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Jan 25 2006
Off-road rec study calls for licensing fees

By Judie Steeves staff reporter

If government goes along with the 47 recommendations of a group of provincial outdoors organizations, off-road vehicles such as snowmobiles, ATVs and dirt bikes will require registration and annual licensing in future.
The 49-page report with its proposal for changes in the way operation of such vehicles is managed has now been presented to government for consideration.

Involved in the three years of negotiations were ATV user groups, Terry Burke of the Okanagan Trail Riders’ Association, the snowmobile federation, the Federation of B.C. Naturalists, Union of B.C. Municipalities, Cattlemen’s Association, RCMP, Grasslands Conservation Council of B.C., Trails B.C., Outdoor Recreation Council of B.C., representatives of the ministries of agriculture, forests, tourism, environment and transportation.

It included the 30,000-member B.C. Wildlife Federation at the start of discussions, but that group withdrew because president Dave White said, “The coalition objectives are different from those of our members.”
The federation’s members object to the idea of an annual licensing fee for off-road vehicles, although they favour registration of vehicles and the requirement for a large decal to be on each vehicle, so it can be easily identified.
There is already legislation requiring that snowmobiles be registered and have a visible decal.
White said the federation’s members don’t see the need to increase the cost of using such vehicles, and don’t want to see more trails built in the back country to accommodate off-road vehicles.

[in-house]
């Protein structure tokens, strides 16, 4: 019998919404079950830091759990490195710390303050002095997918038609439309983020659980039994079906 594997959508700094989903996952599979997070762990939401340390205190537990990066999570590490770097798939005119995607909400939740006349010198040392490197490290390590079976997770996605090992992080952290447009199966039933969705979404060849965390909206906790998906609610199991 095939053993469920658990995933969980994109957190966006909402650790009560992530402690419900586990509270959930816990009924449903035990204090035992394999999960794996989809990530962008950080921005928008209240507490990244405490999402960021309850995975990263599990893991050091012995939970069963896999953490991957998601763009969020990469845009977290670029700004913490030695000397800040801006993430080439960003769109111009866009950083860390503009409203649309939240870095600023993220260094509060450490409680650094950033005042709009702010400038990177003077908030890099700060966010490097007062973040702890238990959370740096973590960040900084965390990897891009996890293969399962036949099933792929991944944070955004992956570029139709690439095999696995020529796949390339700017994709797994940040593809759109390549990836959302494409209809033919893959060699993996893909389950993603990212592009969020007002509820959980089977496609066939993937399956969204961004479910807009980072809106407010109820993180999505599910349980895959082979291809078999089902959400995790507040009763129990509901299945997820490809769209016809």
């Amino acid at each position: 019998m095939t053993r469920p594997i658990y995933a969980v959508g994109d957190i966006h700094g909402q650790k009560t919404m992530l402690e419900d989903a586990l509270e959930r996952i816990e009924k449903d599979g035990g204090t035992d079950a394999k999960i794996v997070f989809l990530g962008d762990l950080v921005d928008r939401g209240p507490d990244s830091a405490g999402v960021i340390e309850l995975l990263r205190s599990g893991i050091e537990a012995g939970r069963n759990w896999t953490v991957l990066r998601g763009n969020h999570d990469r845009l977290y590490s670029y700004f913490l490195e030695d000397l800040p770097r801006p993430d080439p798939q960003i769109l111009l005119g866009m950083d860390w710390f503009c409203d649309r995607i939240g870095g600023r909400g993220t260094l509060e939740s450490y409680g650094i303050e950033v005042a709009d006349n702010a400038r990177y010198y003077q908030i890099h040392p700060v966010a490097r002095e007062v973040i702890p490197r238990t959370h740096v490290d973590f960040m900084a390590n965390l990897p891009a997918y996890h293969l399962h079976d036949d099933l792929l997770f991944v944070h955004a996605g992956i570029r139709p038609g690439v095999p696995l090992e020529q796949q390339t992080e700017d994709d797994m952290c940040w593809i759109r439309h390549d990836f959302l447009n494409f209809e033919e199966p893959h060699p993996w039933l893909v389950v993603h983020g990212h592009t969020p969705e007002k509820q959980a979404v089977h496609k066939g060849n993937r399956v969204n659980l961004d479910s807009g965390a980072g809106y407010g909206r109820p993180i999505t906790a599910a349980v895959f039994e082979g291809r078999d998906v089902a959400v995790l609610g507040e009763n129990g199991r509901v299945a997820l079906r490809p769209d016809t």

The idea of collecting annual fees for trail upkeep and expansion just doesn’t fit with federation objectives, he said.
Many of the federation’s members do use off-road vehicles, particularly ATVs, but mainly to access the back country.
Carl Withler, resource stewardship agrologist at the local office of the agriculture ministry was part of the group involved in negotiations to come up with a set of recommendations to manage off-road vehicle use.
Although he said he sat as a representative of government, so was more an advisor, he commented, “considering the wide range of views it brought together, it wasn’t an easy process, but I think everyone did the best they could.”
He noted the federation of naturalists also had some objections to the way it was recommended that fees be allocated.

He was optimistic that government will take the report seriously and act on the recommendations.
The proposal is for a new ORV Act to replace the Motor Vehicle (All Terrain) Act, which would require registration and annual licensing, with income to go into a trust fund to be administered by a board representing user groups.
Funds would be used for education and safety programs, trail development, including maintenance and enhancement, enforcement and conservation and stewardship.

The coalition also recommends that helmets be mandatory and riders be 16 years of age and have a drivers’ license to ride on public roads; that riders under 16 be under the supervision of an adult, unless a safety course has been passed, for riders 12 to 15.

The Conservation Officer Service would enforce the legislation, along with trained, volunteer wardens.


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